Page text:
MADRID — The Spanish government and opposition blamed each other on Monday after crowds of mostly maskless youths partied in the streets of Madrid and Barcelona when a state of emergency imposed to curb the pandemic ended at the weekend.
Imposed last October amid an alarming second wave of infections, the state of emergency allowed the temporary suspension of some civil liberties, including a nationwide curfew and local travel bans.
Its expiry, partly because the minority government of Socialist Prime Minister Pedro Sanchez would struggle to win a majority in parliament to prolong it, spurred celebrations as well as concerns that such behaviour could lead to another spike in cases.
Crowds of several hundred people breached rules on social distancing and mask-wearing in public, and in some cases police moved in to break them up and fine some individuals.
“The absolute irresponsibility of the government of Sanchez costs lives,” said Pablo Casado, leader of the conservative People’s Party, adding that the opposition wanted a new law that would allow regions to maintain restrictions.
For its part, the government blamed the opposition, including conservative leader of the Madrid region, Isabel Diaz Ayuso, who has just won re-election thanks in part to a relatively relaxed approach to coronavirus restrictions.
“When you spend months and months and months sowing false freedom in the citizenry … that’s what you get,” senior government official Mercedes Gonzalez told Cadena Ser radio, referring to maskless partying in the streets of Madrid.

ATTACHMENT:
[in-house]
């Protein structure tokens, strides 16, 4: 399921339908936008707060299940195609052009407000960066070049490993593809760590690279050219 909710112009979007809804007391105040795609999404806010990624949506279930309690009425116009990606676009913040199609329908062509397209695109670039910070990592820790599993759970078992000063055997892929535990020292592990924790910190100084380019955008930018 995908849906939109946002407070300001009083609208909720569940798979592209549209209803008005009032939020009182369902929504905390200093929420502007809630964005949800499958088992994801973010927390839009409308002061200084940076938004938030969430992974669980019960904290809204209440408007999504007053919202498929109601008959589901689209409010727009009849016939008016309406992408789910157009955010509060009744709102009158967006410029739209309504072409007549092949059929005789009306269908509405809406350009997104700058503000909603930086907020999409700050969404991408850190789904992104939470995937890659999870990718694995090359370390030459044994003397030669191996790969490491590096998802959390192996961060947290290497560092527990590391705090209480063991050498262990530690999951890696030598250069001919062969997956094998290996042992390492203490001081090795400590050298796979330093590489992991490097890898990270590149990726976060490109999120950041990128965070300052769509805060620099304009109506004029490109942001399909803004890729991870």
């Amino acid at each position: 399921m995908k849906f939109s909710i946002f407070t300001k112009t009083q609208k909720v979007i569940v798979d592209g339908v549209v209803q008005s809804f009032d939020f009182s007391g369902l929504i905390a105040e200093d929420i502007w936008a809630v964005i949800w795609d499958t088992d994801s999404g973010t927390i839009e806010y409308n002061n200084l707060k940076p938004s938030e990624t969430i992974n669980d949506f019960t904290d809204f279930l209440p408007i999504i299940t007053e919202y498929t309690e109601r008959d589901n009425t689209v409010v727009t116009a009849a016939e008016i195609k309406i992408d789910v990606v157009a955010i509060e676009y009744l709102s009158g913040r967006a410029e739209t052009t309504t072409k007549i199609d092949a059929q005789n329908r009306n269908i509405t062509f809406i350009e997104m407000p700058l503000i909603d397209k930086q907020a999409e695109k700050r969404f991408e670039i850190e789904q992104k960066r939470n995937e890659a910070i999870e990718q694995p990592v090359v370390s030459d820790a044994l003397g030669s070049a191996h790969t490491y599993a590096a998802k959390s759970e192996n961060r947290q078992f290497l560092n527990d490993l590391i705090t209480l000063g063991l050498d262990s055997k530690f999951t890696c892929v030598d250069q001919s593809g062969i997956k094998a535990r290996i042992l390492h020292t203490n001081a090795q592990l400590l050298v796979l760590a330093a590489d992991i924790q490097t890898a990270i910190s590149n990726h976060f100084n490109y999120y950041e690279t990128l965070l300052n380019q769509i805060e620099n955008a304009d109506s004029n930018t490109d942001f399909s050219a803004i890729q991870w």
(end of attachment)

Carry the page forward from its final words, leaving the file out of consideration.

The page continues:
Now that the state of emergency has expired, each of Spain‘s 17 regions must individually ask courts to approve any restrictions they regard as necessary for their territory.
The government said regions had the option of asking for a state of emergency to be reinstated locally if needed.
“… no one is giving up on their responsibilities or abandoning regional governments,” Justice Minister Juan Carlos Campo said in an op-ed in El Pais, hitting back at critics and saying a nationwide state of emergency was not necessary anymore.
Health emergency chief Fernando Simon voiced concern that such celebrations could set the country back after more than a year of fighting the disease.
“I hope that everything we have seen in recent days doesn’t translate into a very big new increase in (hospital) occupancy,” Simon told a news conference.
Spain has reported close to 79,000 deaths from COVID-19 and more than 3.5 million cases since the beginning of the pandemic. But the number of cases per 100,000 people over 14 days has fallen to 199, from 523 in mid-January.
Nurse Rafael Fernandez Castillo said on Twitter: “On my way to the hospital, I run into several groups of people without a mask, but with a glass in their hand. I arrive to the ICU and there are no free beds.” —Reporting by Inti Landauro, Emma Pinedo and Cristina Galan in Madrid; Additional reporting by Isla Binnie in Madrid Writing by Ingrid Melander Editing by Mike Collett-White and Matthew Lewis